Blog by Derek Gruar, Senior Research Assistant, RSPB Centre for Conservation Science
A kaleidoscope of butterflies drifting effortlessly along a woodland glade or a grassy verge is one of the most uplifting wildlife moments of any summer’s day.
Butterfly Conservation are inviting everyone enjoy such moments and to take time to connect with nature and appreciate our butterflies. By taking part in the BIG BUTTERFLY COUNT (the biggest butterfly survey in the world!) your sightings will help provide a snapshot of how well our butterflies are faring. In 2018, the survey had over 100,000 participants which is a testament to the appeal of these fascinating insects.
Taking part is quite easy:
• Find a place to watch butterflies for 15 minutes on a bright or even better sunny day. This can be literally anywhere from the local park, in your garden, in fields or woodland.• On a 15-minute walk record the total of each species seen (an ID sheet is available on the website).• At a fixed location such as a garden count the maximum number of each species seen at any one time.• Submit results online or via the Big Butterfly Count App.
Visit www.bigbutterflycount.org for full information
Today, Wednesday 24th July, we’ll be conducting Big Butterfly Counts on RSPB Hope Farm near Cambridge. We will be live tweeting, uploading video content and reporting our results. Follow us on Twitter @RSPBScience
Photo: Marbled White butterfly, by Derek Gruar
Butterflies at RSPB Hope Farm
At Hope Farm, we have been monitoring butterflies for almost 20 years. This gives us a measure on whether our wildlife friendly farming management is working.
I’m fortunate to conduct these weekly surveys which run from April to September. It provides me with a wonderful insight on the butterfly populations and how they have responded to our habitat management. Our data is included in the UK’s national butterfly monitoring scheme where butterfly trends are recorded from over 2000 sites.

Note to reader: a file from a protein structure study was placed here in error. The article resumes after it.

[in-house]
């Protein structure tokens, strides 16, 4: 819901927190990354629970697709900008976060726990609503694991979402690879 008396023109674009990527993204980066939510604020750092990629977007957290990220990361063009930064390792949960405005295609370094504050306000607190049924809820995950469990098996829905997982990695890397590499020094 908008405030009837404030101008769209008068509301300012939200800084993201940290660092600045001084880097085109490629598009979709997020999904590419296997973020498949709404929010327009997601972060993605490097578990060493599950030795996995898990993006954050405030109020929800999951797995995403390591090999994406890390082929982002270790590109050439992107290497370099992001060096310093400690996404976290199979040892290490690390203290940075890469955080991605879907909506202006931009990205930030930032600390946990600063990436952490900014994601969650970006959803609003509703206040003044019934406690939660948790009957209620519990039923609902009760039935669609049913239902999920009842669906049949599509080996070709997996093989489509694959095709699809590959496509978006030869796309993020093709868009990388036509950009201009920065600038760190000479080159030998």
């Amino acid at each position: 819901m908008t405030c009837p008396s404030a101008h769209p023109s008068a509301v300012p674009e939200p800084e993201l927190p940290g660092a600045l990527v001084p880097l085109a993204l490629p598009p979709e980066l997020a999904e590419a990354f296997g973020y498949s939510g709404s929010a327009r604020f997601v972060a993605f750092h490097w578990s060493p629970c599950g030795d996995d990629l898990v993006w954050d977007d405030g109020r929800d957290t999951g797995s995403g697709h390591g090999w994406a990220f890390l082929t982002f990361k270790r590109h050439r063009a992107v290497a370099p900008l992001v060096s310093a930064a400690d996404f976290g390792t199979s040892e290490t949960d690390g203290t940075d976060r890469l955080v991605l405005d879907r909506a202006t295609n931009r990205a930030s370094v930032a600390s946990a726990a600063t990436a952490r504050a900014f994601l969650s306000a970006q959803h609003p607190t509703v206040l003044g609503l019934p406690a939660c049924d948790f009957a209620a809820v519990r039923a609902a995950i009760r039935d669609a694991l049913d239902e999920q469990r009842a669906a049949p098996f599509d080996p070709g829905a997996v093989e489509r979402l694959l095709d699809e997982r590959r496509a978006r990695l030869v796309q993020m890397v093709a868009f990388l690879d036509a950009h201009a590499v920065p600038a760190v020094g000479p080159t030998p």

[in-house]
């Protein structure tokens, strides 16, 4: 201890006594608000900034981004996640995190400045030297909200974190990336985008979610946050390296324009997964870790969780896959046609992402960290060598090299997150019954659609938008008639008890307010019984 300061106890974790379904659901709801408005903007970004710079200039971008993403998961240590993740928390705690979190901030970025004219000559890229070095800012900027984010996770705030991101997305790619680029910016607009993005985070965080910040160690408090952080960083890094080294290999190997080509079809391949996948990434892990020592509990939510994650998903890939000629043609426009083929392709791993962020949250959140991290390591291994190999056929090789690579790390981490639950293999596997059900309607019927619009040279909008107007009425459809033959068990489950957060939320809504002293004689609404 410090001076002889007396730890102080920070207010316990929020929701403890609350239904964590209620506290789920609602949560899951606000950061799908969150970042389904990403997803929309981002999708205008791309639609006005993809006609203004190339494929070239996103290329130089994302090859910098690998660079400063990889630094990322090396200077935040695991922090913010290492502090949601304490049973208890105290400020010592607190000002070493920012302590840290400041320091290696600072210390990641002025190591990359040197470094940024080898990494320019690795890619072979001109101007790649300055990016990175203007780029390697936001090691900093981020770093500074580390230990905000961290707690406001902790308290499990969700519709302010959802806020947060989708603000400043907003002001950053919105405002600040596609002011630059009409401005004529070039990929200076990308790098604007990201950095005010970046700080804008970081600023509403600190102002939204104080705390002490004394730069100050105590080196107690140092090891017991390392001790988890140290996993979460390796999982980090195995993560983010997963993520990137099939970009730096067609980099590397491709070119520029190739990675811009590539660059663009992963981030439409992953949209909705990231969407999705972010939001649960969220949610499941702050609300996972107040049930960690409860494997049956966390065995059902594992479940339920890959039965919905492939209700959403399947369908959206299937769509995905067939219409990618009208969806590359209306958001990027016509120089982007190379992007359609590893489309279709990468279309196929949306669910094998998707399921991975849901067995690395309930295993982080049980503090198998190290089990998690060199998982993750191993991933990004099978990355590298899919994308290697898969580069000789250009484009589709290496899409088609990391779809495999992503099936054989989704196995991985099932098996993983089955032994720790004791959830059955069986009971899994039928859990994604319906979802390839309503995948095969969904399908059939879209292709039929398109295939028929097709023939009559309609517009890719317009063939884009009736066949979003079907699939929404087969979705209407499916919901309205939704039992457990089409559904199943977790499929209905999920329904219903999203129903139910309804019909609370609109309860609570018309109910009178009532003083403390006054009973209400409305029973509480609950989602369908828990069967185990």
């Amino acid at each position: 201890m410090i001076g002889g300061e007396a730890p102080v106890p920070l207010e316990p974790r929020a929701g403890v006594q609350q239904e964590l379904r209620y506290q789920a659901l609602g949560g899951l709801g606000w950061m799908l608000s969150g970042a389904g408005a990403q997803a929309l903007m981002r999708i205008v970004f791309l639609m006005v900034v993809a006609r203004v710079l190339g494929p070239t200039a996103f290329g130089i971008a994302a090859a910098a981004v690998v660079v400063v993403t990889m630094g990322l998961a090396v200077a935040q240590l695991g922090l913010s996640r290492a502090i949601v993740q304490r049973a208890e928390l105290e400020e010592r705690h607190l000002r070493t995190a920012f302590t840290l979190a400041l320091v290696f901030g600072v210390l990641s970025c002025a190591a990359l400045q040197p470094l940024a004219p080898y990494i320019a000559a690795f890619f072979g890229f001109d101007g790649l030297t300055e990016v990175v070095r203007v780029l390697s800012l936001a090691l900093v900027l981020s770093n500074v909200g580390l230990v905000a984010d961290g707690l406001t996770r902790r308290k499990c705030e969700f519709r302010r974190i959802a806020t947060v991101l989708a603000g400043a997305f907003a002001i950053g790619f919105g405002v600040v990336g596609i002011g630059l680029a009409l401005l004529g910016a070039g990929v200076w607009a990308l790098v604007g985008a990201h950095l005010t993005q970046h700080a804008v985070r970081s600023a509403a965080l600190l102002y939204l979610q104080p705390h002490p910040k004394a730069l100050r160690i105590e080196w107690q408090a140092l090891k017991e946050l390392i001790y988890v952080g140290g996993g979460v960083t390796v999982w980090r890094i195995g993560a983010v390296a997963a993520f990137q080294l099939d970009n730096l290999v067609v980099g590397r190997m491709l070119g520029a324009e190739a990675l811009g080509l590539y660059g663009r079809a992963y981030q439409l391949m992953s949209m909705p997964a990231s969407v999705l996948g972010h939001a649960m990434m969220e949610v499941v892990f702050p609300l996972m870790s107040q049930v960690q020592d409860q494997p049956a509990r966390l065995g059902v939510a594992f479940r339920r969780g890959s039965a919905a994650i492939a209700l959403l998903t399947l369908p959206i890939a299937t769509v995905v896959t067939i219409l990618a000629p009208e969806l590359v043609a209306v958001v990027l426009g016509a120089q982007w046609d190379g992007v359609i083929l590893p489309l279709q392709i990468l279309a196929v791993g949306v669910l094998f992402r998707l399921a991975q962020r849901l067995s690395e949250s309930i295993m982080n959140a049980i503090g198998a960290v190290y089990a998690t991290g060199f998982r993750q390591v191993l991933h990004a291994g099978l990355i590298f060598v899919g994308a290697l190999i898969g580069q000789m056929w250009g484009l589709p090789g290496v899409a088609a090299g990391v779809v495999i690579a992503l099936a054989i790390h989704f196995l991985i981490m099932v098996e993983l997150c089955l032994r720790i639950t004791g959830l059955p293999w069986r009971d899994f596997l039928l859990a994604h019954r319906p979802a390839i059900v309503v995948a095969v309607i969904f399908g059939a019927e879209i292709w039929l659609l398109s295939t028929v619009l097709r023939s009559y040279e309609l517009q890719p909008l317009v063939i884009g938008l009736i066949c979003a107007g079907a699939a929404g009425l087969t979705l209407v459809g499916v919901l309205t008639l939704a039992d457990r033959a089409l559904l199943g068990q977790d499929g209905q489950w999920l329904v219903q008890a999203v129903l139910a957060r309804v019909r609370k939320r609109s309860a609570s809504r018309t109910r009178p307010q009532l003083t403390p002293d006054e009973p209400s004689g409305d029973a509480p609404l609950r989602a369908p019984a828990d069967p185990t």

Over the past 20 years we have seen the populations of our butterflies increase by an average 223% this compares well with national trends showing two thirds of the UK’s butterflies are in decline over the past 40 years.
Photo: Butterflies trends at RSPB Hope Farm
On Hope Farm we have seen species that were either absent or scarce have colonised the farm (Marbled White, Brown Argus and Common Blue most notably).
Our field margins have become much more butterfly friendly with sown wildflowers (Knapweed, Musk Mallow, Vetch etc) as well as specialist pollen and nectar mixes (Clover, Ox-eye- Daisy, Sainfoin). All of which are attractive to butterflies and other pollinating insects. This is made possible through governmental Agri-environment schemes which provide funding to farmers and land managers to farm in a way that supports biodiversity, enhances the landscape, and improves the quality of water, air and soil.
Photo: Hope Fam field margins have become much more butterfly friendly with sown wildflowers as well as specialist pollen and nectar mixes. by Derek Gruar
How have our butterflies fared in 2019 so far?
We had a good start to year with large numbers of Orange-Tip and Brimstone recorded between mid-April and Early June (one of the reasons the national scheme records for 6 months is to include the flight period for all species) both probably benefitted from a warm Spring.
As we hit July the numbers of Meadow Browns, Ringlets and more recently Gatekeepers have dominated the survey counts and we are on target for a record year for Meadow Brown. Over the next few weeks we hope to see more Peacocks, Small Tortoiseshells and Common Blues as well as the possible forecast influx of Painted Ladies.
Our butterfly monitoring continues weekly until the end of September. I will publish the full results in another blog post in the Autumn once all the counts have been done and the numbers crunched.
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